Anna Gilbert-Muhammad, Equity Director and Food Access Program Coordinator for NOFA/Mass speaks to Youth Leaders in the Tapley Garden in Springfield, MA on July 30, 2020.. The topics for the day were cover crops and daikon radishes. (photo by Betty Jenewin)

By Anna Gilbert-Muhammad, NOFA/Mass Food Access Coordinator 

This season has provided many challenges due to COVID-19 and increased food security issues, but also many highlights. One of the best highlights of the year has been the cooking and gardening demonstrations that Home City Housing youth leaders have participated in this season. 

For the last 20 weeks, a small group of youth leaders managed a quarter of an acre farm, filmed garden training sessions for other youth leaders (who could not come to the garden due to COVID), and performed food preservation and cooking classes via Facebook Live for families and the community at large. They did all this while still tending to families, going back to virtual school, and navigating the perils of a pandemic. 

In the beginning, the filmed garden sessions were a little challenging for the youth and staff. Practicing public speaking while being recorded and learning filming techniques opened opportunities for the youth to grow and develop their skillsets. For one youth leader, Anthony Escalera, a business grew from the depths of the garden beds:  Antproductions413, started from filming the short video clips of planting tomatoes, setting up garden beds and going over plant identification. From there, Anthony purchased a drone, procured special cameras for professional photographs, purchased special video/photo editing software, and a green screen.  Anthony shared, “I always wanted to learn photography and videography. The garden helped me to do that.”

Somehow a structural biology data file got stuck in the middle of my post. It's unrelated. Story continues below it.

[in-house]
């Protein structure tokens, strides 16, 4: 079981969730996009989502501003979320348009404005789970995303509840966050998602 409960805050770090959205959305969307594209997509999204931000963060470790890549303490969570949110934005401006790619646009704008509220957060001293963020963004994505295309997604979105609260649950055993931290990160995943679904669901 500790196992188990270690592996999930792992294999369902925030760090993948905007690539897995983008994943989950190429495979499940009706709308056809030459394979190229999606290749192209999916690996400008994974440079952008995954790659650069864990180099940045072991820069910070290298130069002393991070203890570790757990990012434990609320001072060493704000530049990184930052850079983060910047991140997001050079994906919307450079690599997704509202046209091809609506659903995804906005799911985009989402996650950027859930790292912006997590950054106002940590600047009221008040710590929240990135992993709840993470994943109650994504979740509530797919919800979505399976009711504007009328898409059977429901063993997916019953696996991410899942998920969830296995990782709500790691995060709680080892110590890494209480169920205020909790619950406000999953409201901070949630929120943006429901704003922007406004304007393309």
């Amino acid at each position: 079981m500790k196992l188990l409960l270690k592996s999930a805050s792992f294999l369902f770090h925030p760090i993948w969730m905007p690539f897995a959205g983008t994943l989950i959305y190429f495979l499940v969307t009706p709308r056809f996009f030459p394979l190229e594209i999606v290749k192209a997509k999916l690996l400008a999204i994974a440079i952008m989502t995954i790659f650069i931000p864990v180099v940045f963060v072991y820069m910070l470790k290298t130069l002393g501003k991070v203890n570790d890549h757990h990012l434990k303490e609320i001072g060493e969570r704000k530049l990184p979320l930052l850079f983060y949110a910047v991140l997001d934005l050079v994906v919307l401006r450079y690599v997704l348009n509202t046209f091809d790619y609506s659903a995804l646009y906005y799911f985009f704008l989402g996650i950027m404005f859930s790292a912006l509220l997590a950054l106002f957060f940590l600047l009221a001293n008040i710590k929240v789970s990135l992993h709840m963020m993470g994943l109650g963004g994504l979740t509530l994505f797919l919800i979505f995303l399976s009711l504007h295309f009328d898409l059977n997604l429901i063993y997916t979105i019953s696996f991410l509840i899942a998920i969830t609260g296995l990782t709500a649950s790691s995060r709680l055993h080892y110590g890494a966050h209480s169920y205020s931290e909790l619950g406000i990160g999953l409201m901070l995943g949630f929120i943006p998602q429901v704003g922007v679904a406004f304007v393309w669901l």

During the cooking demonstration held at the Bay Street Community Center, Brian Medina, a more experienced youth leader (3 years with the garden), enjoyed the cooking/baking demonstrations. “I really enjoyed the Zucchini Bread. I didn’t realize that we could use the food from the garden to make desserts.”  Brian also developed an affinity for the cream cheese frosting that was used for the zucchini bread. 

In the most recent cooking class, the youth leaders practiced a little kitchen medicine by making a thyme, ginger and honey flu tonic. The thyme came directly from the Tapley Court Apartments Garden and it was a nice example of the correlation between growing food in a garden and using it for cooking or preserving. Other cooking classes included butternut squash muffins, making fresh Ramen soup (with garden vegetables), banana bread muffins (Bernard’s favorite) and preservation classes on dehydrating fruit. 

The concluding cooking class will focus on making pizza using garden vegetablesThe lesson will include making the crust and sauce as well. 

If you want to see the incredible skills displayed by the youth leaders from Home City Housing take a look at these links: – making a flu tonic – making zucchini bread 

If you would like more information on the NOFA/Mass Food Access Program, or if you wish to donate, feel free to contact Anna Gilbert-Muhammad at